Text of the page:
Program evaluation

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Program evaluation is a systematic method for collecting, analyzing, and using information to answer basic questions about projects, policies and programs[1]. Program evaluation is used in the public and private sector and is taught in numerous universities. Evaluation became particularly relevant in the U.S. in the 1960s during the period of the Great Society social programs associated with the Kennedy and Johnson administrations[2][3]. Extraordinary sums were invested in social programs, but the impacts of these investments were largely unknown.

Program evaluations can involve quantitative methods of social research or qualitative methods or both. People who do program evaluation come from many different backgrounds: sociology, psychology, economics, social work. Some graduate schools also have specific training programs for program evaluation.


[edit] Dimensions of Program Evaluation

Program evaluators may assess programs on several dimensions to determine whether the program works. Rossi et al. (2004) divide these dimensions into 5 main categories: needs assessment, program theory, process analysis, impact analysis, and cost-benefit & cost-effectiveness analysis.[4]

A needs assessment examines the nature of the problem that the program is meant to address. This includes evaluating who is affected by the problem, how wide-spread the problem is, and what effects stem from the problem. For example, for a housing program aimed at mitigating homelessness, a program evaluator may want to find out how many people are homeless in a given geographic area and what their demographics are.

The program theory is the formal description of the program's concept and design. This is also called a logic model or impact pathways[5]. The program theory breaks down the components of the program and shows anticipated short- and long-term effects. An analysis of the program theory examines how the program is organized and how that organization will lead to desired outcomes. It will also reveal unintended or unforeseen consequences of a program, both positive and negative. The program theory drives the hypotheses to test for impact evaluation. Developing a logic model can also build common understanding amongst program staff and stakeholders (see Participatory Impact Pathways Analysis).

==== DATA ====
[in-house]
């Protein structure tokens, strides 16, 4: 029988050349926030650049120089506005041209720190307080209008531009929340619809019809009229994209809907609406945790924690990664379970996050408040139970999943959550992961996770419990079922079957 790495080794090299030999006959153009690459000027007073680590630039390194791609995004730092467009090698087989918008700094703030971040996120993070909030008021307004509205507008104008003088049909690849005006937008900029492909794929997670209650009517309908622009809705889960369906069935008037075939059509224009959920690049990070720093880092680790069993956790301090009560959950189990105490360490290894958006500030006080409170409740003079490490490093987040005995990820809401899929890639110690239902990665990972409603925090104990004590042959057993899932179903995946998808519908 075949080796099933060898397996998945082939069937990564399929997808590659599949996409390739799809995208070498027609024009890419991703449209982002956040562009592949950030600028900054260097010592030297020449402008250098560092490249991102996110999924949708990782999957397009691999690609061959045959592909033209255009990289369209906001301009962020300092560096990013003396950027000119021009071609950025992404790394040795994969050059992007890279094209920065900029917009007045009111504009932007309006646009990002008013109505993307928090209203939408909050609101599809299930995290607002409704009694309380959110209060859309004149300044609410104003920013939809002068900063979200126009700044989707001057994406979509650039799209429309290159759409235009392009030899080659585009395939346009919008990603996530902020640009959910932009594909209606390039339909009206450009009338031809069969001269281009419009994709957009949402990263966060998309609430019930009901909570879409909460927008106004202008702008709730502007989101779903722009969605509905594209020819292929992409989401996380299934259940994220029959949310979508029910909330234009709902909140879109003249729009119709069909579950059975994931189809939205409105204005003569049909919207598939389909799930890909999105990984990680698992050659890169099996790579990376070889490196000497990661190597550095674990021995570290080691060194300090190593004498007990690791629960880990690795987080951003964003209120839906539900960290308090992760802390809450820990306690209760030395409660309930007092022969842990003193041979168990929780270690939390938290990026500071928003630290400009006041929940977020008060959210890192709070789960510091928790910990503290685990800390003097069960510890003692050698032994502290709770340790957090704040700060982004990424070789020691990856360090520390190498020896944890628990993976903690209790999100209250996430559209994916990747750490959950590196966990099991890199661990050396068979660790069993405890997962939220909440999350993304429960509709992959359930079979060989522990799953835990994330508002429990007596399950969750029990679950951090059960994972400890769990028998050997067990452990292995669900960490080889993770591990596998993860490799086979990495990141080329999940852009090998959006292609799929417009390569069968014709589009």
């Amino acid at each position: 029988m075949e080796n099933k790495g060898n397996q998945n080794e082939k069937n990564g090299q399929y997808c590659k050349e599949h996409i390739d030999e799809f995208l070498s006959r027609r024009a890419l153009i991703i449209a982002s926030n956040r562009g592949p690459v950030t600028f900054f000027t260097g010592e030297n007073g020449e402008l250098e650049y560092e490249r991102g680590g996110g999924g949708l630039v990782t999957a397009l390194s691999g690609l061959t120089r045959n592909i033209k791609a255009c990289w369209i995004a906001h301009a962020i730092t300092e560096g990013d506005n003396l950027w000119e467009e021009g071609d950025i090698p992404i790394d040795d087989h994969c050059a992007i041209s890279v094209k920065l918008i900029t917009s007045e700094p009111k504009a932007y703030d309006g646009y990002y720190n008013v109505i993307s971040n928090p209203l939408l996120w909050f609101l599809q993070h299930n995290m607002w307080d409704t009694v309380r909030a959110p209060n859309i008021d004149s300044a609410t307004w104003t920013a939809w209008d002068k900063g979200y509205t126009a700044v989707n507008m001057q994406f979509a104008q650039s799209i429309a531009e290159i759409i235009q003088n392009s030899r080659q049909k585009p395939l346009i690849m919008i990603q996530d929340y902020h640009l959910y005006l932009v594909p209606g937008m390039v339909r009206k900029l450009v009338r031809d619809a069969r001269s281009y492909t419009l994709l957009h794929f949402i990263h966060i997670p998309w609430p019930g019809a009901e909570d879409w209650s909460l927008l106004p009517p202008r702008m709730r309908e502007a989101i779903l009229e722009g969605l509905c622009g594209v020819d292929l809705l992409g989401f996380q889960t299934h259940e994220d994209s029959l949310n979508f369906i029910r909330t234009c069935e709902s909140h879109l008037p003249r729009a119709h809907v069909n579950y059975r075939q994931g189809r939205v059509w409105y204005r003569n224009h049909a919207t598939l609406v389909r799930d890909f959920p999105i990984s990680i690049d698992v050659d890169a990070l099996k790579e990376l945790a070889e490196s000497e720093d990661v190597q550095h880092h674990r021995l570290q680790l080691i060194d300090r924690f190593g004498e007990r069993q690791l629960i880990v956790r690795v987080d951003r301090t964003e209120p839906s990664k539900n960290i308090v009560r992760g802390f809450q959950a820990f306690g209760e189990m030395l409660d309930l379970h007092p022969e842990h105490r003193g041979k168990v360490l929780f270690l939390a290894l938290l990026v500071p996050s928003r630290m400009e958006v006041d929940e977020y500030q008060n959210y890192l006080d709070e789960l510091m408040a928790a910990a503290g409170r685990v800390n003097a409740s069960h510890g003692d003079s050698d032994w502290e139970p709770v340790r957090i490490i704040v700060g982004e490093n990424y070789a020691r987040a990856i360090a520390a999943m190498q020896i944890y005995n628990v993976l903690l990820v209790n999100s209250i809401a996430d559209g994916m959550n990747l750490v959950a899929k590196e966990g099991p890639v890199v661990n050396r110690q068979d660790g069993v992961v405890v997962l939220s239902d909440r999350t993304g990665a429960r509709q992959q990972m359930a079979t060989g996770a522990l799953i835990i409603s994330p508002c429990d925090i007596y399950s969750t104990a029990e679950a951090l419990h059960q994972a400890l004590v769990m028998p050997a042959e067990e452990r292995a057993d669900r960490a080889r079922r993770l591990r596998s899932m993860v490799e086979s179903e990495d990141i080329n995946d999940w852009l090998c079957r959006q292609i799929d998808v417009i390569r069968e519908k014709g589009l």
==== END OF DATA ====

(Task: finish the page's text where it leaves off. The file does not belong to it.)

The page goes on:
Process analysis looks beyond the theory of what the program is supposed to do and instead evaluates how the program is being implemented. The evaluation determines whether target populations are being reached, people are receiving the intended services, staff are adequately qualified, etc.

The impact evaluation determines the causal effects of the program. More information about impact evaluation is found under the heading 'Determining Causation'.

Finally, cost-benefit or cost-effectiveness analysis assesses the efficiency of a program. Evaluators outline the benefits and cost of the program for comparison. An efficient program has a lower cost-benefit ratio.

[edit] Determining Causation

Perhaps the most difficult part of evaluation is determining whether the program itself is causing observed impacts. Events or processes outside of the program may be the real cause of the observed outcome (or the real prevention of the anticipated outcome).

Causation is difficult to determine. One main reason for this is self selection bias[6]. People select themselves to participate in a program. For example, in a job training program, some people decide to participate and others do not. Those who do participate may differ from those who do not in important ways. They may be more determined to find a job or have better support resources. These characteristics may actually be causing the observed outcome of increased employment, not the job training program.